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mattviphky
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Re: Religious Law Schools

Postby mattviphky » Thu Feb 02, 2012 4:28 pm

I think ND might be a bit more religious than people realize, which may or may not be a good aspect for you. I'm Catholic, so when I visited ND nothing came across as shocking, but a non-religious person might find it to be a little much. As stated above, the alumni association went ape shit when President Obama was invited, given his pro-choice views. Also, SMU doesn't seem overly religious, but I think that Methodism might be a little bit more reserved than Catholicism. For instance, while looking through the website I saw that SMU health services dispenses contraception.

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mattviphky
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Re: Religious Law Schools

Postby mattviphky » Thu Feb 02, 2012 4:30 pm

Tom Joad wrote:If you know many Catholics you wouldn't be worried. Catholics aren't evangelicals.


Not in the sense that they become fire and brimstone, but they definitely know how to administer disapproval. A prominent politician from my state belongs to the same parish that I do, but the priest has made it widely known that he isn't invited to take communion, given his stance on abortion.

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TommyK
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Re: Religious Law Schools

Postby TommyK » Thu Feb 02, 2012 4:42 pm

Liberty, BYU, Ave Maria

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JamMasterJ
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Re: Religious Law Schools

Postby JamMasterJ » Thu Feb 02, 2012 4:51 pm

TommyK wrote:Liberty, BYU, Ave Maria

I think these, Regent and St Thomas are about the only ones with heavy religious influence to the point that it creeps into the classroom. Schools like Pepperdine and ND seem to have a bit of atmosphere, but don't teach law from a Biblical perspective.

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2LT_CPG
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Re: Religious Law Schools

Postby 2LT_CPG » Thu Feb 02, 2012 5:05 pm

http://www.nytimes.com/2011/10/14/us/politics/bachmanns-years-at-oral-roberts-university.html?pagewanted=all
There's that article on Regent I was referencing. Again, the extreme, not what ND or others are like.

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crossarmant
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Re: Religious Law Schools

Postby crossarmant » Thu Feb 02, 2012 6:29 pm

What about Boston College? I was thinking about throwing a transfer app out to them, but the idea of an overtly religious university bothers me (Been at only state schools). I know they're a Jesuit school, but I haven't heard of any real religious overtones permeating from them.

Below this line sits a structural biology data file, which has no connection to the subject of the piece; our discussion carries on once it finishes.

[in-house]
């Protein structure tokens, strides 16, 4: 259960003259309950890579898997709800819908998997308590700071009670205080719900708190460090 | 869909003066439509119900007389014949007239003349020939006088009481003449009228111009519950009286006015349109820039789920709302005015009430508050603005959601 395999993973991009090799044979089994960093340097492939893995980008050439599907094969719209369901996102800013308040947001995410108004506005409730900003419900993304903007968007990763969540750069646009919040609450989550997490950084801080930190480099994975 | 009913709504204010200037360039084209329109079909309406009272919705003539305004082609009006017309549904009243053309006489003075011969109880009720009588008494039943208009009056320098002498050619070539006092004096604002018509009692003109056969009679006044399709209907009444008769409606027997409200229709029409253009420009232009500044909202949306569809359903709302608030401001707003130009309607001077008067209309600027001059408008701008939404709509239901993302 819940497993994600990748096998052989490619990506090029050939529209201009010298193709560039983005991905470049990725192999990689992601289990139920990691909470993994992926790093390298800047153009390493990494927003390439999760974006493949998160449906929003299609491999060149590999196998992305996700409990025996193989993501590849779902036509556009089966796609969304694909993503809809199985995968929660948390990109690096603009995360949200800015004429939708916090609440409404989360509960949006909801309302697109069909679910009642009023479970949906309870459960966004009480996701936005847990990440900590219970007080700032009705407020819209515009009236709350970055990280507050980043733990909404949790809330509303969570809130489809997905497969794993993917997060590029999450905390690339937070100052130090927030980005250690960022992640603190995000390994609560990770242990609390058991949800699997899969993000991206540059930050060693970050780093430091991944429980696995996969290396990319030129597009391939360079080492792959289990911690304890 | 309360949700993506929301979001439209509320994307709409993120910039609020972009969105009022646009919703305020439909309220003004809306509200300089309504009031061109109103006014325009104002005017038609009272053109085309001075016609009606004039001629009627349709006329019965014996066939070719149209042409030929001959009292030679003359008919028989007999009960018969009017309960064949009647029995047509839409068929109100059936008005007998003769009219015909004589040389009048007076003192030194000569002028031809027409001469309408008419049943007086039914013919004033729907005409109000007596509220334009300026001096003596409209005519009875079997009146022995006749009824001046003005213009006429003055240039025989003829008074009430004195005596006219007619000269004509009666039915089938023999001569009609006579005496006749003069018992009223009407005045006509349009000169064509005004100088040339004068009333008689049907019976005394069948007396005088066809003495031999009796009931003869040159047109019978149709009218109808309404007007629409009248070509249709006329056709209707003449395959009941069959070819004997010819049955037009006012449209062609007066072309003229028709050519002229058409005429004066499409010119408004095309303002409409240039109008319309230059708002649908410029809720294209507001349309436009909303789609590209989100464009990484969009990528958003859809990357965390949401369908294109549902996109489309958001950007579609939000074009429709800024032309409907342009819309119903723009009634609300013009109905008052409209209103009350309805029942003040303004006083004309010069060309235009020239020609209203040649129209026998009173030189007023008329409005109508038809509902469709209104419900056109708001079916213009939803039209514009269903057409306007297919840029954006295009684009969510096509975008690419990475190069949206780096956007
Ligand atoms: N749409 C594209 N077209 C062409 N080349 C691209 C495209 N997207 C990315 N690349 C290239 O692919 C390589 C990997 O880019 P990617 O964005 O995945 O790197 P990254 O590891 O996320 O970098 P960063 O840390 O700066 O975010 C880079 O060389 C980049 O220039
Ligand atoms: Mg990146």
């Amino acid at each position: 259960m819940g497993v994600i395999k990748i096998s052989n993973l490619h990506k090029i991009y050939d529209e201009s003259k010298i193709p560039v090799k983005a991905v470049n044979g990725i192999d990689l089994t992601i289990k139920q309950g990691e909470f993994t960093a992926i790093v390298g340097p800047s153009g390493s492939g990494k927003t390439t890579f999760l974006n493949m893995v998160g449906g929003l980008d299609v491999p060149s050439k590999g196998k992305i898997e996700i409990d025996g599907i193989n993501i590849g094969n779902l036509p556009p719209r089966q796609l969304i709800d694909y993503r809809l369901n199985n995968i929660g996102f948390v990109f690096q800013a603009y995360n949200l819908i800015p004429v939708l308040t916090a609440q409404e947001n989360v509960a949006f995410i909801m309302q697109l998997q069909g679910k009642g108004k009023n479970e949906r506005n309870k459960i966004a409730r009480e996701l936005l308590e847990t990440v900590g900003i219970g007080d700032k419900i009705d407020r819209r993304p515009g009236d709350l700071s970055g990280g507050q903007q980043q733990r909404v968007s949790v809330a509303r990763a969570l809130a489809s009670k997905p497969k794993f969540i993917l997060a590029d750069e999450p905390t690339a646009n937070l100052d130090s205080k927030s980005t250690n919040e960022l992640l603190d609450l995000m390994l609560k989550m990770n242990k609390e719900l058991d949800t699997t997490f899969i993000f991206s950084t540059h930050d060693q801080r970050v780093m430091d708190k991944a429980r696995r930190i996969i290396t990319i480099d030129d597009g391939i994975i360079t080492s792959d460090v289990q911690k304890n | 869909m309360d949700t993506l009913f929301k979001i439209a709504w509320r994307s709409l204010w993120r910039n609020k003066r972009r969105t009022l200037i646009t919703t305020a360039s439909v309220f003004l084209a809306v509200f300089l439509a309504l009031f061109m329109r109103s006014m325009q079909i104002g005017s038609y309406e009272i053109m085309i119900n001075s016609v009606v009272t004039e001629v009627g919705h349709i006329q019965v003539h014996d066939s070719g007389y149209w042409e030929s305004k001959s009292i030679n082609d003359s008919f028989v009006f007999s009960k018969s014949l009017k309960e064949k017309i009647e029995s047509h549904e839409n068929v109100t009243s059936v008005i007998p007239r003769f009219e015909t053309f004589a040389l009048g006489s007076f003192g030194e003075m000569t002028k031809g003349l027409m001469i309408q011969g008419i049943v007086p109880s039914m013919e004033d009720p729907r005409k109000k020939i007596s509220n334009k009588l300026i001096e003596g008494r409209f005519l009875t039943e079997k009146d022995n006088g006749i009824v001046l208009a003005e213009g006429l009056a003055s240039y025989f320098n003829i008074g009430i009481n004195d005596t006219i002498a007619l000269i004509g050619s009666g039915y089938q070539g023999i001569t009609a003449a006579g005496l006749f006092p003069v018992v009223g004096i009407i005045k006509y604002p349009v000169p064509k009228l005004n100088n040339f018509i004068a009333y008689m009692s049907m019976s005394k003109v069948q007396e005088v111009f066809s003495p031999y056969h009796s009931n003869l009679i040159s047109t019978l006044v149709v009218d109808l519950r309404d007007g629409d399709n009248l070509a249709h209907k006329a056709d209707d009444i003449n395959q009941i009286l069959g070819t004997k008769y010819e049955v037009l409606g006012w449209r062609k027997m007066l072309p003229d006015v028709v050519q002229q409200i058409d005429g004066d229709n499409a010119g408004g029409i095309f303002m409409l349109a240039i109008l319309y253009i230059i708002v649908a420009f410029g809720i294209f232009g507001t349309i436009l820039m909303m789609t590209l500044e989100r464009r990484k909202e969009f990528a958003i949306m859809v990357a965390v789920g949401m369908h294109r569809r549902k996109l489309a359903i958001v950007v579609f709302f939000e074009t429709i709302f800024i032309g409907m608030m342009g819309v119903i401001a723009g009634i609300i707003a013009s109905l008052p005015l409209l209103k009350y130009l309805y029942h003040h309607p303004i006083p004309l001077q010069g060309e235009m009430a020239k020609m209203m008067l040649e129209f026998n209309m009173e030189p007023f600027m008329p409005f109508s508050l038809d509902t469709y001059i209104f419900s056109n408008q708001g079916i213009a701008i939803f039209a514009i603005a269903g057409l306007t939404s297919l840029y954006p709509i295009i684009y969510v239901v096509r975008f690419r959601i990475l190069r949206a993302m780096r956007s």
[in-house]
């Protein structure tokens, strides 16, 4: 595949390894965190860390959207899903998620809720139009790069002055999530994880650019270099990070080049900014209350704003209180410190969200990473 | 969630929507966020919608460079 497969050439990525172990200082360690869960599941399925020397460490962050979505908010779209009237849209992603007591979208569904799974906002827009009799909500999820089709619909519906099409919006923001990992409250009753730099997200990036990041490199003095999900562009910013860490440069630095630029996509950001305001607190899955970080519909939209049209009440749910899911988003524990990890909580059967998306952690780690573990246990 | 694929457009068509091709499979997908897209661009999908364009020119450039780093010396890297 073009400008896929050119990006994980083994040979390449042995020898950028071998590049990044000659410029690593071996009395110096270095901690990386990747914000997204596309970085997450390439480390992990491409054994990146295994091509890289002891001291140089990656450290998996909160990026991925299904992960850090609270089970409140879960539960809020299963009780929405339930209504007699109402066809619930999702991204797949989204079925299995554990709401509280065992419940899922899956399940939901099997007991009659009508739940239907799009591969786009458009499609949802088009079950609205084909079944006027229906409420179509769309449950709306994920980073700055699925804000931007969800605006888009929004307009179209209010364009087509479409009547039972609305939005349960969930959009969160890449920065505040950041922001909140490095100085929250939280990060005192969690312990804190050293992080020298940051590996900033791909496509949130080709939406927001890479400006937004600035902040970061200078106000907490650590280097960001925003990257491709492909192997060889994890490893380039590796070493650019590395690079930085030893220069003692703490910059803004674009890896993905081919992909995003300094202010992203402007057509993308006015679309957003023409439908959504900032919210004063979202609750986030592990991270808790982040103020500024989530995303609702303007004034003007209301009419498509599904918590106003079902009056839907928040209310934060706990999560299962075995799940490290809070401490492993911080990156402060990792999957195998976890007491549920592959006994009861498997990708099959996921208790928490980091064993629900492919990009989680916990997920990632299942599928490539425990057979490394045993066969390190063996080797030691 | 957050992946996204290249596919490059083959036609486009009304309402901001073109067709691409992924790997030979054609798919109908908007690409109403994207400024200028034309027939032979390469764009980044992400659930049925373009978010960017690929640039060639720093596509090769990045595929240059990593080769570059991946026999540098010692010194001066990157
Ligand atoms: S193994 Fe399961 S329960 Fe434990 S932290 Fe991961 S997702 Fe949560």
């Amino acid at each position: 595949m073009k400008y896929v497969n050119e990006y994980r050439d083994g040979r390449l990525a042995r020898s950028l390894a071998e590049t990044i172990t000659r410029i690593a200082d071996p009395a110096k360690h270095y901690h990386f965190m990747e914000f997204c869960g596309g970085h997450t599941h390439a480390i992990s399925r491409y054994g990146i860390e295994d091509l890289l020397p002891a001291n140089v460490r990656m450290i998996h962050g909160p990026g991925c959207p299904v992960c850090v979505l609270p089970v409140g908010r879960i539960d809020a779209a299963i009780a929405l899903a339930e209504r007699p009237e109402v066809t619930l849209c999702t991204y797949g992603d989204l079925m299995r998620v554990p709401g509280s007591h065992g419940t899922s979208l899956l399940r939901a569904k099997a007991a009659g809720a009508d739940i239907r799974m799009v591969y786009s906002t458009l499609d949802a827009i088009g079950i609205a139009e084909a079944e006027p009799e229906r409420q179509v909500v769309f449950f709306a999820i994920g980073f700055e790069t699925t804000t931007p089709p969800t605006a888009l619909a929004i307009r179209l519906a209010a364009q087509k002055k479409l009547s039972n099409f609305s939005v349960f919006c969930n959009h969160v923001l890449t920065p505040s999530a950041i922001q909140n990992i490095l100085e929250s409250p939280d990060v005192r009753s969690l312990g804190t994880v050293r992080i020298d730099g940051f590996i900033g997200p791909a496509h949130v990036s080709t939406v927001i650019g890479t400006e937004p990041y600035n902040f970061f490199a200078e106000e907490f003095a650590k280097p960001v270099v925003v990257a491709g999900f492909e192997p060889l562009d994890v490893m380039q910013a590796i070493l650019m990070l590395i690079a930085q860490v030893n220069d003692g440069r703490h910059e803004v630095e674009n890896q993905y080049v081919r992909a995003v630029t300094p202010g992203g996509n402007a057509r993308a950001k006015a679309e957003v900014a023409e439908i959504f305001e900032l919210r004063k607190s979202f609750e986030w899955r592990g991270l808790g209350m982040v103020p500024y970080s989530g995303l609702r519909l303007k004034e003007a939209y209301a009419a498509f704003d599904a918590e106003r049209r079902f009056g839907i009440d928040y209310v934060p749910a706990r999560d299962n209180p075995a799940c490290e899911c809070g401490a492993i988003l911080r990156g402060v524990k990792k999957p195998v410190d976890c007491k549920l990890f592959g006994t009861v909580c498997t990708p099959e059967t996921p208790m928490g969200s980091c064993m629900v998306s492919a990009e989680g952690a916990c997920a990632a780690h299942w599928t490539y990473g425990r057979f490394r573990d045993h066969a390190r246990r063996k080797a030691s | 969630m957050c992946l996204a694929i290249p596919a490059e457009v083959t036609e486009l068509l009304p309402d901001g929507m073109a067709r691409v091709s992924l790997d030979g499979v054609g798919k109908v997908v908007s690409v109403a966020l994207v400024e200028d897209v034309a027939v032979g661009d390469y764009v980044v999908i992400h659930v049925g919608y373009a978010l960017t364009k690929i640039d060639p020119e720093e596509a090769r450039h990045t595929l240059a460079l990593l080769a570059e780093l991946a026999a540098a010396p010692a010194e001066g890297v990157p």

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2LT_CPG
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Re: Religious Law Schools

Postby 2LT_CPG » Thu Feb 02, 2012 7:07 pm

crossarmant wrote:What about Boston College? I was thinking about throwing a transfer app out to them, but the idea of an overtly religious university bothers me (Been at only state schools). I know they're a Jesuit school, but I haven't heard of any real religious overtones permeating from them.

Read the stuff I wrote about Jesuit colleges, the same probably applies to BC. BC as a university (not strictly talking law school comparisons here) is pretty similar to Georgetown with how they exude their 'Catholicness'.

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UnamSanctam
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Re: Religious Law Schools

Postby UnamSanctam » Thu Feb 02, 2012 7:39 pm

2LT_CPG wrote:
crossarmant wrote:What about Boston College? I was thinking about throwing a transfer app out to them, but the idea of an overtly religious university bothers me (Been at only state schools). I know they're a Jesuit school, but I haven't heard of any real religious overtones permeating from them.

Read the stuff I wrote about Jesuit colleges, the same probably applies to BC. BC as a university (not strictly talking law school comparisons here) is pretty similar to Georgetown with how they exude their 'Catholicness'.


This. Jesuits have a reputation for being on the more liberal side of Catholic theology.

Also, interesting note about the priest that went to Mecca since, as you mentioned, you have to be Muslim to enter it.

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2LT_CPG
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Re: Religious Law Schools

Postby 2LT_CPG » Thu Feb 02, 2012 7:50 pm

UnamSanctam wrote:Also, interesting note about the priest that went to Mecca since, as you mentioned, you have to be Muslim to enter it.

It was a pretty cool story the way he told it. He was studying Islamic theology in Egypt and went because he was really intellectually curious. It may have happened before he was ordained though - I think it's possible he was still either just an academic or it was during his scholastic period in the SJ. But he recited the Shahada before witnesses and everything.

Same guy spent time at a Buddhist monastery in India for awhile too.

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Re: Religious Law Schools

Postby dtl » Thu Feb 02, 2012 9:58 pm

The biggest offenders are Baylor, Pepperdine, BYU, Liberty, Ave Maria

Lots of other schools (The Loyola's, U of San Diego, et al) are religious but it does not really transfer into student life at all. The above ones do impose a sort of religious atmosphere from what I understand. I have only had direct experience with Pepperdine and Baylor though.